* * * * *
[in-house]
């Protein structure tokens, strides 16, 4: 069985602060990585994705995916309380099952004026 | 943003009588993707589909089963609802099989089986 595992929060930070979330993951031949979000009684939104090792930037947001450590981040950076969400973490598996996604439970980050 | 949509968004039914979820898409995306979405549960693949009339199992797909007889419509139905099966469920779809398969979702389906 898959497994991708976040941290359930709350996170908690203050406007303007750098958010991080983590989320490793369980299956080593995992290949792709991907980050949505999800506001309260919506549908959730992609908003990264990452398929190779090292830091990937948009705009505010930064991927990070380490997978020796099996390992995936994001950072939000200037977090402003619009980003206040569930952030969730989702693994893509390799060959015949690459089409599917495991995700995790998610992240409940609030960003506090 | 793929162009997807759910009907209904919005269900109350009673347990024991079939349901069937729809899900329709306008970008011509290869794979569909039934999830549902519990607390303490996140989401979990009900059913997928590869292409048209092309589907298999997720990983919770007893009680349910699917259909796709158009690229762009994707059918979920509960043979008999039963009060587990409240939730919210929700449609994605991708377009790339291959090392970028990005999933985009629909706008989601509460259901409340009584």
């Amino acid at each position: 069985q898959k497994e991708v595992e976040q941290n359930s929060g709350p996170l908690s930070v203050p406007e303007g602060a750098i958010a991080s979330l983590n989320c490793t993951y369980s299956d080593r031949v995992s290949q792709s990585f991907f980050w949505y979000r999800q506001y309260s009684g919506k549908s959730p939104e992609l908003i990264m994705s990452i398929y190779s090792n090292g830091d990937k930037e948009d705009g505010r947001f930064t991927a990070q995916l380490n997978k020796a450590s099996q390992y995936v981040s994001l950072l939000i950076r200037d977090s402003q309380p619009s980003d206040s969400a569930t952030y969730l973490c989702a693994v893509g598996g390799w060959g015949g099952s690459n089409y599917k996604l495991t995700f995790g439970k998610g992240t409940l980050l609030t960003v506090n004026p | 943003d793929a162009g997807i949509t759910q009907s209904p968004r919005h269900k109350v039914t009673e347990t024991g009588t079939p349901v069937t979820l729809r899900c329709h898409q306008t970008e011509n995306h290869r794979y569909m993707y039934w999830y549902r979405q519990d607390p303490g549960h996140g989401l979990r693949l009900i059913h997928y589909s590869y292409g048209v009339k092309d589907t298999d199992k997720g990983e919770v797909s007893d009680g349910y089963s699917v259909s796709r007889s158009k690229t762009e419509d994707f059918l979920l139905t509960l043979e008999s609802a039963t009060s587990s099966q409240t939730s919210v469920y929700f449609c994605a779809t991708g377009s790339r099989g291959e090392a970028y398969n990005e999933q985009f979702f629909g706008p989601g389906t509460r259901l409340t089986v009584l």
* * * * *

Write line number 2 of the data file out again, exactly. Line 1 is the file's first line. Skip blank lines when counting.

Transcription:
């Protein structure tokens, strides 16, 4: 069985602060990585994705995916309380099952004026 | 943003009588993707589909089963609802099989089986 595992929060930070979330993951031949979000009684939104090792930037947001450590981040950076969400973490598996996604439970980050 | 949509968004039914979820898409995306979405549960693949009339199992797909007889419509139905099966469920779809398969979702389906 898959497994991708976040941290359930709350996170908690203050406007303007750098958010991080983590989320490793369980299956080593995992290949792709991907980050949505999800506001309260919506549908959730992609908003990264990452398929190779090292830091990937948009705009505010930064991927990070380490997978020796099996390992995936994001950072939000200037977090402003619009980003206040569930952030969730989702693994893509390799060959015949690459089409599917495991995700995790998610992240409940609030960003506090 | 793929162009997807759910009907209904919005269900109350009673347990024991079939349901069937729809899900329709306008970008011509290869794979569909039934999830549902519990607390303490996140989401979990009900059913997928590869292409048209092309589907298999997720990983919770007893009680349910699917259909796709158009690229762009994707059918979920509960043979008999039963009060587990409240939730919210929700449609994605991708377009790339291959090392970028990005999933985009629909706008989601509460259901409340009584």